Easy-to-draw line diagram of ‘nodule in nodule’ appearance and summary of features of hepatocellular carcinoma in cirrhotic livers as seen on MRI.

Pathophysiology

A summarized flowchart depicting the sequence of pathologies and their respective features observed at the diagnosis of cirrhosis. The flowchart outlines the progression of liver disease and the characteristic manifestations encountered during the diagnostic process.
Summarized flow chart on sequence of pathologies and the respective features that are manifested at diagnosis of cirrhosis.

As the liver becomes too stiff due to fibrosis, it cannot effectively drain blood via the hepatic veins into the inferior vena cava. The pressure builds up in the portal vessels and flow reverses away from the liver. Collateral circulation becomes active to bypass the liver in draining blood to the heart.

The next two images show line diagrams of normal portal and systemic blood flows, and altered portosystemic shunts.

A simple line diagram illustrating the normal direction of portal and systemic flow. The diagram visually represents the physiological pathways of blood circulation in the body, distinguishing between portal circulation and systemic circulation.
Easy-to-draw line diagram on normal direction of portal and systemic flow.
A simple line diagram illustrating the altered direction of portal and systemic flow in the case of cirrhosis. The diagram visually depicts the abnormal blood circulation patterns that occur in cirrhotic livers, highlighting the changes in flow direction within the portal system.
Easy-to-draw line diagram on altered direction of portal and systemic flow in case of cirrhosis.

Imaging Recommendation:

Routine surveillance for malignancy, usually with 6 monthly ultrasound, or earlier as per case scenario.

Top 3 Differential Diagnosis:

Summary on few top differential diagnosis for cirrhosis are as follows:

A summary providing key clues to differentiate cirrhosis from other top differential diagnoses. The summary outlines distinctive features and imaging findings essential for accurate diagnosis and differentiation in radiology.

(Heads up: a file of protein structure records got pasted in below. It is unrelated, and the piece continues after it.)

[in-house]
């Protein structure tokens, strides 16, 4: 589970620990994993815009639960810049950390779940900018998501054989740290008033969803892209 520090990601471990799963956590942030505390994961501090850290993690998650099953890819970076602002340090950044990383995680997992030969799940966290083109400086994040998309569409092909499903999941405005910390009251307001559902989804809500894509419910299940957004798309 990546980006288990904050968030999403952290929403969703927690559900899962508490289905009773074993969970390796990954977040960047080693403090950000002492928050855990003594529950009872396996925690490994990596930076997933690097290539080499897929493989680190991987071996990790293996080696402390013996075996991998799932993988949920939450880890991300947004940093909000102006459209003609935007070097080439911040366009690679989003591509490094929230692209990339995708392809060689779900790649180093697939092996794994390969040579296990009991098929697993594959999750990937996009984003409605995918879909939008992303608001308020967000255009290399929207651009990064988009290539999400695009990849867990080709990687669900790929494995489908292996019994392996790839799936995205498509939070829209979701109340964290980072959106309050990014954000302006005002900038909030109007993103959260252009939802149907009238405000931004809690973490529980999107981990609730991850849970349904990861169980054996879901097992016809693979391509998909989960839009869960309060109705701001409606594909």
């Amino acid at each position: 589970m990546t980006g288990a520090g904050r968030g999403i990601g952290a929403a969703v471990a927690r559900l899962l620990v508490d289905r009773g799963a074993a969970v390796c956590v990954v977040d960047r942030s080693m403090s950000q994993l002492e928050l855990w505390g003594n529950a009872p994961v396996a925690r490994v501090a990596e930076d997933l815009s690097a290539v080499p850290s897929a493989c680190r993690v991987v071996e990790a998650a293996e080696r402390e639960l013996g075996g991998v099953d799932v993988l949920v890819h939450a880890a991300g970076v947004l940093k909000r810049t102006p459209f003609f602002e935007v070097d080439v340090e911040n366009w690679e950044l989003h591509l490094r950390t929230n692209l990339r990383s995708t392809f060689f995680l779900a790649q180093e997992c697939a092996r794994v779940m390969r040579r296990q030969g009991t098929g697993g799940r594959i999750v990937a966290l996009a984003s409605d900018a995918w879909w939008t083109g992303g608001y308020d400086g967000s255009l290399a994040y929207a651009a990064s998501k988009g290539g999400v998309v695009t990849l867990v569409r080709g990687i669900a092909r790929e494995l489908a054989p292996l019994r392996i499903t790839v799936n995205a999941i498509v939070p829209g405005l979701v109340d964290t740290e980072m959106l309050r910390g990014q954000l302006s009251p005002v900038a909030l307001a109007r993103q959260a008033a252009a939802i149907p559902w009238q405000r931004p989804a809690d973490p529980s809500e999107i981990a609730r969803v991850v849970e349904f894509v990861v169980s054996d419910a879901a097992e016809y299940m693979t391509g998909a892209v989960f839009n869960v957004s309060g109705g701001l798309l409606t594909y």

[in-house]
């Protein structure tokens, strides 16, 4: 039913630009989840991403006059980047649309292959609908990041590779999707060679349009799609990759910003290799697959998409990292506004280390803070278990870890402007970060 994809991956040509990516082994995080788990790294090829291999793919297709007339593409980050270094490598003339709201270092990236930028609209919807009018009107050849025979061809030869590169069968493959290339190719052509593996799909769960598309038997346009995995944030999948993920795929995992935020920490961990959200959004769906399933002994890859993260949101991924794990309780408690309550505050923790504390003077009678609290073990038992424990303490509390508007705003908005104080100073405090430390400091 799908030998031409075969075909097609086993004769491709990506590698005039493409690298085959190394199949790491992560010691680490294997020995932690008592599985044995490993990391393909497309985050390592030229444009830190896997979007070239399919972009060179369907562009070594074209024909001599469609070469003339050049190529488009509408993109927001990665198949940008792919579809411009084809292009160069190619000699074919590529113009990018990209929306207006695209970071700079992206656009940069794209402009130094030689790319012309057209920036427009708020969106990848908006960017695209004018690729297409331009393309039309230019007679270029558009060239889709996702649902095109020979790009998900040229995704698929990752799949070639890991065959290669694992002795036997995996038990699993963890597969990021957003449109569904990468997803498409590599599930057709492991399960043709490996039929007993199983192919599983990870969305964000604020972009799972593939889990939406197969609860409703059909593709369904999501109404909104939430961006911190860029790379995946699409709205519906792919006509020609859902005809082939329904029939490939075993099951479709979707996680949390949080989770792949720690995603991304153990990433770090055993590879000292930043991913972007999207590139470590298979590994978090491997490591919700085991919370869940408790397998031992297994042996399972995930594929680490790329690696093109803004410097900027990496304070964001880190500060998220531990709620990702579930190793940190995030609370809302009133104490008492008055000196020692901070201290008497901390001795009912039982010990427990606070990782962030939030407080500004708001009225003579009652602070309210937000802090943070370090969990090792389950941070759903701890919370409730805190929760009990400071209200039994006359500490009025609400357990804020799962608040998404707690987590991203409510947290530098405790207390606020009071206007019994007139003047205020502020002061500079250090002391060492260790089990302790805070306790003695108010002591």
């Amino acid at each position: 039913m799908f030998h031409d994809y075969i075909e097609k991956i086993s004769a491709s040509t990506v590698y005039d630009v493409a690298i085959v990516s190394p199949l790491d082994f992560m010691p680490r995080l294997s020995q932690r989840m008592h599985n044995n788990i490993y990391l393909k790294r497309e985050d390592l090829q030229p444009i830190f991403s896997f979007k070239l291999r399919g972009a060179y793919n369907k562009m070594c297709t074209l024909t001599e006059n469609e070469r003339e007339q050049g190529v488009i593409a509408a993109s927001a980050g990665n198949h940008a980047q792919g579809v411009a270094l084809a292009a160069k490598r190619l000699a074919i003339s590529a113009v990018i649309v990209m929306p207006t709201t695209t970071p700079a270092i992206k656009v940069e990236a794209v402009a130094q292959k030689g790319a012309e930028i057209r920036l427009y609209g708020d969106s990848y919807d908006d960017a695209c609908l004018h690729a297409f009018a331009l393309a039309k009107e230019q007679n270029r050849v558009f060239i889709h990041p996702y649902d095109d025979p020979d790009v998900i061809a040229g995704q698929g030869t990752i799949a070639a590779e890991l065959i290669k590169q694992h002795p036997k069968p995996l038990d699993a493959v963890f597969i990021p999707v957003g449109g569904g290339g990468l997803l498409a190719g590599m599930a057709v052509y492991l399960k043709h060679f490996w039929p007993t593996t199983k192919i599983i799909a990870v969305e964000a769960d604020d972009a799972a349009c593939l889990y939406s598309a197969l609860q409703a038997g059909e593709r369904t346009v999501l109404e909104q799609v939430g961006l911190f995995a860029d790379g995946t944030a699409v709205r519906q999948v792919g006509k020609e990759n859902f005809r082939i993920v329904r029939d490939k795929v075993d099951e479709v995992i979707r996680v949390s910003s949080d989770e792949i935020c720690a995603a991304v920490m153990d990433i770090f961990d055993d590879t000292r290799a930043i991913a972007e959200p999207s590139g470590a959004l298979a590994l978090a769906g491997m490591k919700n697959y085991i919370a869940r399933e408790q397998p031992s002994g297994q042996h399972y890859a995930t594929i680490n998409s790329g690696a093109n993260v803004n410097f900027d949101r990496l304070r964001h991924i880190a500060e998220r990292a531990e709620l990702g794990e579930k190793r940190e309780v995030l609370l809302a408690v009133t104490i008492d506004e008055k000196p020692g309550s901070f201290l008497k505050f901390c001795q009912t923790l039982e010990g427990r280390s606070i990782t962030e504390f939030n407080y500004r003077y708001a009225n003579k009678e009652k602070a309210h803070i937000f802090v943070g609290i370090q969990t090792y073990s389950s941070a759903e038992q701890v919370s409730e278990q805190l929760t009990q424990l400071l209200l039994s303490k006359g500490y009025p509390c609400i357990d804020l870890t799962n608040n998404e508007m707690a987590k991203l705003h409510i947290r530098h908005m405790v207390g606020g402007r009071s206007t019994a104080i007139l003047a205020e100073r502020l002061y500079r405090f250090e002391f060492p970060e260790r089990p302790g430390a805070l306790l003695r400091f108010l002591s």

Summarized clues to differentiate cirrhosis from other top differential diagnosis.

Clinical Features:

  • Symptoms –
A summarized list outlining common clinical manifestations observed in a patient with cirrhosis. The list provides key signs and symptoms often encountered in clinical practice, aiding in the recognition and diagnosis of cirrhosis.
Summarized list of common clinical manifestations in a patient with cirrhosis.
  • Age/Sex predilection: Variable
  • Risk factors: Hepatitis B,C,D infections, excessive Alcohol consumption, underlying pathologies like alpha antitrypsin deficiency. Refer Etiological Classification for summarized list.
A table categorizing types of cirrhosis based on their morphology and etiology. The table provides a structured overview of the different classifications of cirrhosis, delineating the various morphological features and underlying causes associated with each type.
Table of classifying types of cirrhosis based on their morphology and etiology.
A depiction of common scoring systems utilized to quantify the severity of cirrhosis. This image illustrates the various scales and criteria employed in clinical practice to assess and grade the extent of liver damage and dysfunction in patients with cirrhosis.
Common scoring systems used to quantify severity of cirrhosis.

Etymology and synonyms :

The Greek word ‘kirros’ means yellowish and tawny. Adding ‘osis’ a common medical suffix to it, formed the word Cirrhosis, first described in this way by French physician Laennec.

Treatment :

Summary of cirrhosis treatment options.